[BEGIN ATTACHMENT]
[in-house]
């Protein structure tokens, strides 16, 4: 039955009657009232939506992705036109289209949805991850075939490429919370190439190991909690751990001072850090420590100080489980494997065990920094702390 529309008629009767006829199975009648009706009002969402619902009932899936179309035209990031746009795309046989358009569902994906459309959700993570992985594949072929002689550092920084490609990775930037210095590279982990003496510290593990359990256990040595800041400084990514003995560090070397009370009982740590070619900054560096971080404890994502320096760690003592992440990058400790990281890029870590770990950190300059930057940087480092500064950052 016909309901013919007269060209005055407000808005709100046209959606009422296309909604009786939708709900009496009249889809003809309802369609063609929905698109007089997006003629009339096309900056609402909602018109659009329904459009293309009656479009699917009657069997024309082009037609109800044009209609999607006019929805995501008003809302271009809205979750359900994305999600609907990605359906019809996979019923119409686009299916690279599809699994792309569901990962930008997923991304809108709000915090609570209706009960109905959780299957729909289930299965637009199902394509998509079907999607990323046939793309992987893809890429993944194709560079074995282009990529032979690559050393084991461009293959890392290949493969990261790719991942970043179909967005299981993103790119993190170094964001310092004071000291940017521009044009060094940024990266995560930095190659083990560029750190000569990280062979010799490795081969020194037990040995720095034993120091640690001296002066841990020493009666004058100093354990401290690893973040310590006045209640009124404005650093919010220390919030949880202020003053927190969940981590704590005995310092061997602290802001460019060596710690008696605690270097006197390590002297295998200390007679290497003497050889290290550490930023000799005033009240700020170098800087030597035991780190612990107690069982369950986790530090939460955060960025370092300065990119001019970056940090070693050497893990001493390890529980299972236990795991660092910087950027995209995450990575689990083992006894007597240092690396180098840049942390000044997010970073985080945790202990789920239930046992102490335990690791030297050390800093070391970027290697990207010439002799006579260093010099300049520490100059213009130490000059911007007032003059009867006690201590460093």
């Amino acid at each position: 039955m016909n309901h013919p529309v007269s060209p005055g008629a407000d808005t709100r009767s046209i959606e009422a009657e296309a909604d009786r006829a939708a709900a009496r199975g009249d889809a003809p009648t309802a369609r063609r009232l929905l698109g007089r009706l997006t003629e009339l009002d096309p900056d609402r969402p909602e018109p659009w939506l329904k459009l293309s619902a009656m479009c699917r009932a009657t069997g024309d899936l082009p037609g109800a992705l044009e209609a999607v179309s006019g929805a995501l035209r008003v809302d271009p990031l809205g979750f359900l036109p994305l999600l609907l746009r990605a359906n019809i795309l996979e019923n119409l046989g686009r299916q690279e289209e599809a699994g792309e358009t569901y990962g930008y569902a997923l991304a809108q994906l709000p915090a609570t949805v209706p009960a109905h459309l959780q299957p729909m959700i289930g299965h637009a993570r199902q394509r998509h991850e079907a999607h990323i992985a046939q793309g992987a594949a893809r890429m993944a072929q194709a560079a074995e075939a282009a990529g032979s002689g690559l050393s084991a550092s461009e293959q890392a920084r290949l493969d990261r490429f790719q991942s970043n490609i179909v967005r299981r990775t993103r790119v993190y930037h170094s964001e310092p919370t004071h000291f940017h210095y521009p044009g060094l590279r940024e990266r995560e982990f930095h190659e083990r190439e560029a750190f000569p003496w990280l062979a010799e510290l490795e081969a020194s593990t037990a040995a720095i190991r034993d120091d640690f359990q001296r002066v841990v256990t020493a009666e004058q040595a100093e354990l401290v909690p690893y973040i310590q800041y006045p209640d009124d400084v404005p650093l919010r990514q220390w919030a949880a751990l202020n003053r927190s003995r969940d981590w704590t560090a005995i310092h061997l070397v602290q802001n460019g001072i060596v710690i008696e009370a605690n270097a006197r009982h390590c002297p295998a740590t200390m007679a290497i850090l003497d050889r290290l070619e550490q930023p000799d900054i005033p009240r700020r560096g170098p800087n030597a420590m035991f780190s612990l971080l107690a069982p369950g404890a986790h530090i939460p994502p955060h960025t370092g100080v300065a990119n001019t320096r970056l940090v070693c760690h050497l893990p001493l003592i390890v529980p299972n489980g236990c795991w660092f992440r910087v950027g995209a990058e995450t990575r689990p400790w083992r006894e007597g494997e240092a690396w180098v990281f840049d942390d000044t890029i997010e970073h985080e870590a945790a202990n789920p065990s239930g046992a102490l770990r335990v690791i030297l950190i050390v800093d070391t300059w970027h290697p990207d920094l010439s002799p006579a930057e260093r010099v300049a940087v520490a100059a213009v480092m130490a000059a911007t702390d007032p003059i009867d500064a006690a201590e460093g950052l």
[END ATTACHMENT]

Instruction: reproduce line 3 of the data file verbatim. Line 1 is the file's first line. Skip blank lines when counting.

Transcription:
């Amino acid at each position: 039955m016909n309901h013919p529309v007269s060209p005055g008629a407000d808005t709100r009767s046209i959606e009422a009657e296309a909604d009786r006829a939708a709900a009496r199975g009249d889809a003809p009648t309802a369609r063609r009232l929905l698109g007089r009706l997006t003629e009339l009002d096309p900056d609402r969402p909602e018109p659009w939506l329904k459009l293309s619902a009656m479009c699917r009932a009657t069997g024309d899936l082009p037609g109800a992705l044009e209609a999607v179309s006019g929805a995501l035209r008003v809302d271009p990031l809205g979750f359900l036109p994305l999600l609907l746009r990605a359906n019809i795309l996979e019923n119409l046989g686009r299916q690279e289209e599809a699994g792309e358009t569901y990962g930008y569902a997923l991304a809108q994906l709000p915090a609570t949805v209706p009960a109905h459309l959780q299957p729909m959700i289930g299965h637009a993570r199902q394509r998509h991850e079907a999607h990323i992985a046939q793309g992987a594949a893809r890429m993944a072929q194709a560079a074995e075939a282009a990529g032979s002689g690559l050393s084991a550092s461009e293959q890392a920084r290949l493969d990261r490429f790719q991942s970043n490609i179909v967005r299981r990775t993103r790119v993190y930037h170094s964001e310092p919370t004071h000291f940017h210095y521009p044009g060094l590279r940024e990266r995560e982990f930095h190659e083990r190439e560029a750190f000569p003496w990280l062979a010799e510290l490795e081969a020194s593990t037990a040995a720095i190991r034993d120091d640690f359990q001296r002066v841990v256990t020493a009666e004058q040595a100093e354990l401290v909690p690893y973040i310590q800041y006045p209640d009124d400084v404005p650093l919010r990514q220390w919030a949880a751990l202020n003053r927190s003995r969940d981590w704590t560090a005995i310092h061997l070397v602290q802001n460019g001072i060596v710690i008696e009370a605690n270097a006197r009982h390590c002297p295998a740590t200390m007679a290497i850090l003497d050889r290290l070619e550490q930023p000799d900054i005033p009240r700020r560096g170098p800087n030597a420590m035991f780190s612990l971080l107690a069982p369950g404890a986790h530090i939460p994502p955060h960025t370092g100080v300065a990119n001019t320096r970056l940090v070693c760690h050497l893990p001493l003592i390890v529980p299972n489980g236990c795991w660092f992440r910087v950027g995209a990058e995450t990575r689990p400790w083992r006894e007597g494997e240092a690396w180098v990281f840049d942390d000044t890029i997010e970073h985080e870590a945790a202990n789920p065990s239930g046992a102490l770990r335990v690791i030297l950190i050390v800093d070391t300059w970027h290697p990207d920094l010439s002799p006579a930057e260093r010099v300049a940087v520490a100059a213009v480092m130490a000059a911007t702390d007032p003059i009867d500064a006690a201590e460093g950052l």